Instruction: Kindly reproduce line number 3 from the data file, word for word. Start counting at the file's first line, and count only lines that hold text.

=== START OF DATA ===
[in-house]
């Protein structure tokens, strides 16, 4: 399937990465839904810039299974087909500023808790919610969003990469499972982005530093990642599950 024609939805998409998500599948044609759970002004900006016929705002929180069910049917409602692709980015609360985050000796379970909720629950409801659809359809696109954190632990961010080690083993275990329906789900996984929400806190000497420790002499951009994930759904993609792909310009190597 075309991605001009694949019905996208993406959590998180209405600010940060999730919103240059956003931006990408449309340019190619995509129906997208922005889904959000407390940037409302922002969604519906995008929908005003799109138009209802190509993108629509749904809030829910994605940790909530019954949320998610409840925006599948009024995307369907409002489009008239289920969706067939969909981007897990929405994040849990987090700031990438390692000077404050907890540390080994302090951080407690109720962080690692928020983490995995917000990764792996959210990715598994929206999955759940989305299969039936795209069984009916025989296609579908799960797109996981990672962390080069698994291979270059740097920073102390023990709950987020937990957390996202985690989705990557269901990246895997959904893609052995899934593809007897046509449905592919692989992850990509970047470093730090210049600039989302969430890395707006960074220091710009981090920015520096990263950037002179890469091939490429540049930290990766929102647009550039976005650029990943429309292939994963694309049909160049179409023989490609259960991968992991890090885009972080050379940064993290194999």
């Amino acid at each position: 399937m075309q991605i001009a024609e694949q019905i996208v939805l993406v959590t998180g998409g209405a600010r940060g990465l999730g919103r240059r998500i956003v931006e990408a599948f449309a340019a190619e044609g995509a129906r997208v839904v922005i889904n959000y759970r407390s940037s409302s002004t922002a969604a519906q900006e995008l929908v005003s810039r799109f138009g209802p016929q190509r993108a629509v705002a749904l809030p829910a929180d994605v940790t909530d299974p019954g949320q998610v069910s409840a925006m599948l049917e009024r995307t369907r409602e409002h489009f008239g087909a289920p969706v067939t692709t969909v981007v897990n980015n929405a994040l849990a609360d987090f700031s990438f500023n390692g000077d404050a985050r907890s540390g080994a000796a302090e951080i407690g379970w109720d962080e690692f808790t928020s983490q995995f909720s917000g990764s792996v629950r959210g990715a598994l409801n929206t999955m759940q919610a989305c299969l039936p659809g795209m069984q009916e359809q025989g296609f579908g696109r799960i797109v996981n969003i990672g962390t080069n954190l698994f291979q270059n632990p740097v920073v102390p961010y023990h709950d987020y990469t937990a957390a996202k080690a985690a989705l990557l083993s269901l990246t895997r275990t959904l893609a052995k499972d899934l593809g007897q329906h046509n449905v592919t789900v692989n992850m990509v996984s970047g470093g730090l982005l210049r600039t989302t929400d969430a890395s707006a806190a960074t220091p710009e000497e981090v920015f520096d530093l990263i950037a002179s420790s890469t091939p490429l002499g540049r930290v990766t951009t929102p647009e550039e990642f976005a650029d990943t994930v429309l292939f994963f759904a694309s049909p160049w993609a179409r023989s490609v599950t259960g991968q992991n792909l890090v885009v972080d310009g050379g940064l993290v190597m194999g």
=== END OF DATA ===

């Amino acid at each position: 399937m075309q991605i001009a024609e694949q019905i996208v939805l993406v959590t998180g998409g209405a600010r940060g990465l999730g919103r240059r998500i956003v931006e990408a599948f449309a340019a190619e044609g995509a129906r997208v839904v922005i889904n959000y759970r407390s940037s409302s002004t922002a969604a519906q900006e995008l929908v005003s810039r799109f138009g209802p016929q190509r993108a629509v705002a749904l809030p829910a929180d994605v940790t909530d299974p019954g949320q998610v069910s409840a925006m599948l049917e009024r995307t369907r409602e409002h489009f008239g087909a289920p969706v067939t692709t969909v981007v897990n980015n929405a994040l849990a609360d987090f700031s990438f500023n390692g000077d404050a985050r907890s540390g080994a000796a302090e951080i407690g379970w109720d962080e690692f808790t928020s983490q995995f909720s917000g990764s792996v629950r959210g990715a598994l409801n929206t999955m759940q919610a989305c299969l039936p659809g795209m069984q009916e359809q025989g296609f579908g696109r799960i797109v996981n969003i990672g962390t080069n954190l698994f291979q270059n632990p740097v920073v102390p961010y023990h709950d987020y990469t937990a957390a996202k080690a985690a989705l990557l083993s269901l990246t895997r275990t959904l893609a052995k499972d899934l593809g007897q329906h046509n449905v592919t789900v692989n992850m990509v996984s970047g470093g730090l982005l210049r600039t989302t929400d969430a890395s707006a806190a960074t220091p710009e000497e981090v920015f520096d530093l990263i950037a002179s420790s890469t091939p490429l002499g540049r930290v990766t951009t929102p647009e550039e990642f976005a650029d990943t994930v429309l292939f994963f759904a694309s049909p160049w993609a179409r023989s490609v599950t259960g991968q992991n792909l890090v885009v972080d310009g050379g940064l993290v190597m194999g």